Regular and excessive use of over-the-counter (OTC) or prescription pain medications can lead to the development of overuse headaches or rebound headaches. Individuals with chronic migraines are particularly susceptible to these types of headaches.

In cases where a person has a primary headache condition and experiences headaches for at least 15 days per month, medical professionals will assess the possibility of an overuse headache.

10. Brain Freeze

Exposure to cold temperatures can trigger a specific type of headache known as a cold-stimulus headache or “brain freeze.” This headache typically causes pain at the front of the head towards the top. It is commonly experienced when consuming large bites of something frozen or drinking very cold beverages.

The scientific term for brain freeze is sphenopalatine ganglioneuralgia, which refers to its impact on the sphenopalatine ganglion, a cluster of nerve cells connected to the sinuses.

When a person consumes something cold, they may suddenly experience a sharp and intense pain at the top of their head. However, this pain typically lasts only a few seconds and subsides once the cold temperature in the head dissipates. Interestingly, research has also found a link between sphenopalatine ganglioneuralgia and other types of headaches, including cluster and migraine headaches.

11. Exercise Headaches

Certain individuals may experience a pulsating headache when engaging in sudden and intense physical activities, such as sprinting or engaging in sexual activity. This type of headache is referred to as a primary exercise or exertional headache. The American Migraine Foundation suggests that it may be linked to a rise in blood pressure.

However, there is also evidence to support that exercise can actually help reduce the frequency and intensity of migraine headaches.

To minimise the risk of exercise-induced headaches, it is recommended to consume a source of protein, such as nuts, approximately 1.5 hours before exercising, stay adequately hydrated, and warm up before engaging in strenuous activities.

It is crucial for individuals who experience severe headaches after exercising or have concerns about the impact of exercise on their headaches to seek medical advice for proper evaluation and guidance.

12. Other Causes of Headache

While high blood pressure rarely directly causes headaches, the American Heart Association acknowledges that it may lead to headaches if blood pressure levels reach 180/120 mm/Hg or higher.

In rare instances, certain conditions such as head injuries, strokes, or brain abscesses can result in a condition called intracranial hypertension. This condition involves an increase in pressure around the brain, leading to symptoms such as throbbing headaches, changes in vision, nausea, and other related symptoms.

A severe and sudden “thunderclap” headache could be indicative of a life-threatening condition called reversible cerebral vasoconstriction syndrome (RCVS), which may be caused by bleeding in the brain or a stroke. Immediate medical attention is necessary for this type of headache.

Do the Muscles in the Head Play a Role?

While the top of the head has fewer muscles compared to other areas, they can still contribute to certain types of headaches. Tension-type headaches, for example, may involve the tightening of neck and head muscles. Excessive muscle contractions around the head can potentially reduce blood supply and trigger the release of substance P, a neurotransmitter associated with pain amplification, which can further exacerbate the pain experienced in headaches.

Treatment of Headache on the Top of Head

The treatment options for a headache in the top of the head vary depending on the underlying cause. Here are some common approaches:

1. Over-the-counter pain relief: Nonsteroidal anti-inflammatory drugs (NSAIDs) can be effective in alleviating headache pain.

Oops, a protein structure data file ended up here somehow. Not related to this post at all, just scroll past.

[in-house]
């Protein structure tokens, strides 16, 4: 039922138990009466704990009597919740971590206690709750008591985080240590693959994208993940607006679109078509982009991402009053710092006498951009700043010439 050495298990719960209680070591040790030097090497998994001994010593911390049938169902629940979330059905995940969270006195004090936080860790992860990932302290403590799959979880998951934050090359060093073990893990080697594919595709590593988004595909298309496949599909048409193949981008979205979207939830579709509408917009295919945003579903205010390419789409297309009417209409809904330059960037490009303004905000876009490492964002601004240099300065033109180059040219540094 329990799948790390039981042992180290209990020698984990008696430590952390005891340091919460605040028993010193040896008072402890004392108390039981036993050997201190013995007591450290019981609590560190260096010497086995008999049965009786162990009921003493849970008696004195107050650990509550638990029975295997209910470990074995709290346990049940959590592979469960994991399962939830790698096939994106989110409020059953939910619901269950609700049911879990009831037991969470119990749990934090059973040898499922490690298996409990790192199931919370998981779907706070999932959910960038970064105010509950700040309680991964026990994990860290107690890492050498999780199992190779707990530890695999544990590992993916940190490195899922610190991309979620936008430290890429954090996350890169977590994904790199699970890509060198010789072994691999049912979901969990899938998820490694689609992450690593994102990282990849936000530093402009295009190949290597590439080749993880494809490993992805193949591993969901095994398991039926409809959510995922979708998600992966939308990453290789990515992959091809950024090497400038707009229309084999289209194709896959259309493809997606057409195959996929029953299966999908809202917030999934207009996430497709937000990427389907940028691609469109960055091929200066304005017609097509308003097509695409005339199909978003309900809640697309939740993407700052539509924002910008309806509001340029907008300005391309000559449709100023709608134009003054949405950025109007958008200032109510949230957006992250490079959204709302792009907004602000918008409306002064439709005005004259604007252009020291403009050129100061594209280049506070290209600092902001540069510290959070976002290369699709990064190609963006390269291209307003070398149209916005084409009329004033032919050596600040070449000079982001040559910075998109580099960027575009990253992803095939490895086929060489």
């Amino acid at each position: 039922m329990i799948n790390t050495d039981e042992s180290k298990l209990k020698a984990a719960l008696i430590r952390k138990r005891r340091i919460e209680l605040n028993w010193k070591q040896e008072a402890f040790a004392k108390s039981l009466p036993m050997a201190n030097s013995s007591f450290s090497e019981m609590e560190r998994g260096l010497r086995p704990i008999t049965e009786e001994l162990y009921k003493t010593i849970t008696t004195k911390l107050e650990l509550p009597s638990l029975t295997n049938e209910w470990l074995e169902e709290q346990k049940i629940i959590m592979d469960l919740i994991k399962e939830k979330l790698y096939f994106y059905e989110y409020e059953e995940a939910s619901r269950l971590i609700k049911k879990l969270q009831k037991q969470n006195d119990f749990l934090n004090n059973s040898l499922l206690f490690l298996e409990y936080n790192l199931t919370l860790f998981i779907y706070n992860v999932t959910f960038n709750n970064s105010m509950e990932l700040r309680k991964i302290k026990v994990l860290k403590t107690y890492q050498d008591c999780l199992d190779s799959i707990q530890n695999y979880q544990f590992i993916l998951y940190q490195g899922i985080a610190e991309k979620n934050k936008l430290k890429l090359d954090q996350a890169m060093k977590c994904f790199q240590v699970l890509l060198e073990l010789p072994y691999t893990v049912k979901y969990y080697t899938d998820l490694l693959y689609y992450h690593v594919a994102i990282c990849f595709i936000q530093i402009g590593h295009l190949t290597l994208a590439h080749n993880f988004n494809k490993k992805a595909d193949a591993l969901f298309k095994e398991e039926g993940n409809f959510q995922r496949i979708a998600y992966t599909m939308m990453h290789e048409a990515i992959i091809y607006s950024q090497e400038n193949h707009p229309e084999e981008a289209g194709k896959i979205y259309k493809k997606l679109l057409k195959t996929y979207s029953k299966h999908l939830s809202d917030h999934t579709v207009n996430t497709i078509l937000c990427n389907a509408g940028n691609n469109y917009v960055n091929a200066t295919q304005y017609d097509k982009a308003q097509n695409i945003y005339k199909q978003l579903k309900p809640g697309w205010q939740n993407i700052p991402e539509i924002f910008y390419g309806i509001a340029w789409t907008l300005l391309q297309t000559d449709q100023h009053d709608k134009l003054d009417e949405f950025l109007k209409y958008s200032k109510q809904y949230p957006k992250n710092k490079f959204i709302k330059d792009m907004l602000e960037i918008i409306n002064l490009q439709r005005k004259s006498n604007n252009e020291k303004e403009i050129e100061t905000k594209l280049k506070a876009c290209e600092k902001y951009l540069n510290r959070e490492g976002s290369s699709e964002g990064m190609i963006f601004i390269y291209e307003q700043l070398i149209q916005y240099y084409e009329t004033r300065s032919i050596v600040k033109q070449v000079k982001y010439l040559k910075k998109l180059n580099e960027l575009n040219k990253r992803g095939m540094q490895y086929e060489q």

2. Dietary measures: Increasing water intake and reducing alcohol consumption may help manage headaches.

3. Massage: Self-massaging the head and neck or seeking professional massage therapy can provide relief.

4. Relaxation techniques: Practicing relaxation techniques such as deep breathing exercises or yoga can help reduce headache symptoms.

5. Stress reduction: Managing stress levels through various techniques, including meditation and mindfulness, may help prevent or lessen headaches.

6. Adequate sleep: Ensuring a proper sleep routine and obtaining sufficient rest can contribute to headache prevention.

7. Physical or massage therapy: Working with a physical therapist or seeking specialized massage therapy can target muscle tension and provide relief.

8. Acupuncture: Acupuncture, an alternative therapy involving the insertion of thin needles, may be beneficial in some cases.

9. Biofeedback: Biofeedback techniques, which involve learning to control bodily functions, can help manage headaches.

10. Cool packs: Applying cool packs or cold compresses to the head can help alleviate pain and reduce inflammation.

If a doctor identifies a specific cause for the headache, they may recommend targeted treatments to address the underlying issue.

When to see a doctor

It is important for individuals to seek medical assistance if they experience the following:

1. Severe, sudden headache: A sudden and intense headache, often referred to as a “thunderclap” headache, could be a sign of a serious underlying condition and requires immediate medical attention.

2. Persistent headaches: If headaches persist and do not improve with self-care measures or over-the-counter pain relief, it is advisable to consult a doctor for further evaluation and management.

3. Associated symptoms: If headaches are accompanied by additional symptoms such as nausea, vomiting, changes in vision, or neurological abnormalities, it is essential to seek medical help to determine the underlying cause.

A healthcare professional may prescribe medications to alleviate symptoms or perform diagnostic tests to identify any underlying causes that require specific treatment. It is always important to consult a medical professional for an accurate diagnosis and appropriate management of persistent or severe headaches.


Headaches that occur in the top part of the head can stem from various causes. While tension-type headaches are frequently encountered and can often be managed with self-care measures, it is important to be aware of certain scenarios that warrant medical attention.

If a headache is sudden, severe, or persistent, it may indicate an underlying condition that requires medical evaluation and treatment.

It is advisable for individuals experiencing troublesome or persistent symptoms to seek medical help. In the case of a sudden, severe “thunderclap” headache, it is crucial to take immediate action by calling 911 or taking the affected person to the nearest emergency room.

Prompt medical attention ensures proper diagnosis, appropriate management, and timely intervention for any underlying conditions associated with the headache.